Thursday, February 15, 2018

Spring (2014)

Relevant to this time of year, Spring is a beautiful film about love ❤

This one was recommended to me ages ago, but I've a habit of deliberately putting off films I'm certain I'm going to really like. Does anyone else do this? The timing has to be right, my mood has to be just so... I want to honour the film properly. So on the eve of Valentine's Day, I was ready. I dove in.

Spring benefits from you knowing as little as possible going in, so we're going to circle around the real meat of the plot here. We're introduced to Evan (Lou Taylor Pucci), a Californian with nothing much left to keep him there: he's lost both parents in quick succession, his best friend is wasted all the time, he has no job prospects and he's in trouble with the cops. Life is shit and he's miserable. To escape it all, he books a random ticket to Italy.

Once there, he meets a couple of rowdy Englishmen who show him the sights, and when they peace out and head to Amsterdam, Evan decides to stay and find work. He gets a job and lodging on a local farm and then attempts to get to know a gorgeous woman he keeps seeing around town.

Louise (Nadia Hilker) is at once mysterious, haughty, and captivating. The first time they talk she makes it clear she literally just wants to have sex with him. Finding this a little full-on, Evan suggests getting a drink together first: "I gotta make sure that you're the kind of crazy I can deal with."

They spend time together, and they eat, they drink, they talk and fuck. In the span of less than a week, they grow close. Louise is affectionate but evasive, sometimes unexpectedly running off or ducking out of dates early. Evan just accepts her as a tempestuous Italian woman, but we're shown tantalising peeks into her world, showing it's way weirder than that.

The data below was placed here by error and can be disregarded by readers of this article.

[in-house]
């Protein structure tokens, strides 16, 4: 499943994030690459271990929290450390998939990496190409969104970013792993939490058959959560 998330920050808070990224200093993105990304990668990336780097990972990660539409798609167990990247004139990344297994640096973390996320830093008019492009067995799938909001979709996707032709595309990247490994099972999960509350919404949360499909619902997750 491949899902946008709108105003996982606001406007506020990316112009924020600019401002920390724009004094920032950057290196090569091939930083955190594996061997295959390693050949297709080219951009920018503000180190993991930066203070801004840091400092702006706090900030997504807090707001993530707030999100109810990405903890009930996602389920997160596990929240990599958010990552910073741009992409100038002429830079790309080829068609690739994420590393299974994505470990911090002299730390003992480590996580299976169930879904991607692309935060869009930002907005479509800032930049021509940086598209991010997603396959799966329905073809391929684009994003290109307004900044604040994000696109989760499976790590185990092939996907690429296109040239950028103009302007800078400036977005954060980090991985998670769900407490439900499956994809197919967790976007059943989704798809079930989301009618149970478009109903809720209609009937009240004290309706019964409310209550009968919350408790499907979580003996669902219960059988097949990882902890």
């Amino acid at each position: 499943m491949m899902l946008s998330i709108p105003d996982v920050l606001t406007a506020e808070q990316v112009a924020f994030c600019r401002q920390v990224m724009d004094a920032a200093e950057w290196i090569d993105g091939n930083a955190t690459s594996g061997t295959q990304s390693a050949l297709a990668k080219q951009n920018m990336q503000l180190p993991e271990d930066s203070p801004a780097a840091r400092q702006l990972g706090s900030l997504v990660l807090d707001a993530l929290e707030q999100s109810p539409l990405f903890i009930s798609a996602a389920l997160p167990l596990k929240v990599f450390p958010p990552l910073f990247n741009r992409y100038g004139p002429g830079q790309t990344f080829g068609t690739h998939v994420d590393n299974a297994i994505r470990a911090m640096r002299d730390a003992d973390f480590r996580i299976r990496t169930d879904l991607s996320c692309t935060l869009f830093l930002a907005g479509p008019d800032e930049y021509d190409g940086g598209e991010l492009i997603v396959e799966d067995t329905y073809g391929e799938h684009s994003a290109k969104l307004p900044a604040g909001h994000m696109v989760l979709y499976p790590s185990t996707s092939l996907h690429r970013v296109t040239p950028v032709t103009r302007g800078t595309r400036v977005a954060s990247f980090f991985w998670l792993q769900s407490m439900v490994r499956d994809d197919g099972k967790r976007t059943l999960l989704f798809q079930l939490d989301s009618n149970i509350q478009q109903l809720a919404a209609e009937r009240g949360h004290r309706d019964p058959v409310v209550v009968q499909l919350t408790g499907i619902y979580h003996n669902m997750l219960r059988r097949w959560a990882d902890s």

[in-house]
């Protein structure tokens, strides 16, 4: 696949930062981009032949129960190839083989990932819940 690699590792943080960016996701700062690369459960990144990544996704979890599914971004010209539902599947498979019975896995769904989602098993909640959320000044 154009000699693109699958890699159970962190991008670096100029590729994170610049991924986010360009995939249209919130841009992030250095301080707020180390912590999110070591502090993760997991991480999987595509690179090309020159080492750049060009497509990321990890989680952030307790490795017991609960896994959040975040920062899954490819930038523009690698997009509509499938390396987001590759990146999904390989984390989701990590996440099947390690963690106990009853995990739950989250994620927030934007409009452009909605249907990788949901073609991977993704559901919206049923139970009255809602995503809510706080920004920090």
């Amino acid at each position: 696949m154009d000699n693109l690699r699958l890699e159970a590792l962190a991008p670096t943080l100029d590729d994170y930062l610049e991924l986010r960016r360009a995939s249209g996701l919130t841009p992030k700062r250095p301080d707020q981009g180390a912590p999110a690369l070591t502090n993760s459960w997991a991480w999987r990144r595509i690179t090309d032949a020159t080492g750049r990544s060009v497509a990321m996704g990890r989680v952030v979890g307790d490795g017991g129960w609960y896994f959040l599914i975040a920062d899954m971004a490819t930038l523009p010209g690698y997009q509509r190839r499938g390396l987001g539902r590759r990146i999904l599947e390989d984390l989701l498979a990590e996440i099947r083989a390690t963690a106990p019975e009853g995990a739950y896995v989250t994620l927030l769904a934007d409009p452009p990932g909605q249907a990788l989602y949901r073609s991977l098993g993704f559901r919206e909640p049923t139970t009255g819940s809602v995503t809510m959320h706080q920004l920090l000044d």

The layers are expertly peeled back, with the audience faintly aware of Louise's "issues", but not understanding the hows and whys. When Evan arrives at her apartment for the the most jaw-dropping scene of the movie, it starts a series of scenes of natural exposition, unfolding Louise's tale in all of its astonishing glory, and following Evan as he processes it.

I have to give special mention to the character of Evan, who is a genuinely good bloke. He wears his heart on his sleeve and he's just trying to get over some awful personal shit from back home. In his new situation we witness him work hard, have a cool relationship with his boss (an old olive farmer) and fall hard for Louise. You absolutely believe him when he expresses his feelings for her. The softness in his character is portrayed so well by Lou Taylor Pucci; he's vulnerable, but not mawkish; sensible (not just bedding Louise the minute he meets her, like she suggests) and self-deprecating. This is a male lead written in a way a lot of others could learn from!

With a story told so well, and mostly using natural locations (rather than dressed sets), this reminded me a lot of Monsters. It's a film whose location is a strong part of the story, acting almost as an additional character, and despite Spring's settings often being immense - wave-battered coastlines, churches, tombs, ruins - it all still feels so intimate. 

That feeling of falling in love, when you feel like the only two people in the world... Spring captures that.

My congratulations to directors Justin Benson (who also wrote the story) and Aaron Moorhead, and actors Nadia Hilker (who is also fantastic, please don't think otherwise) and Lou Taylor Pucci. This is a beautiful little monster and I'm already looking forward to watching it again.

Available to stream on Shudder right now 

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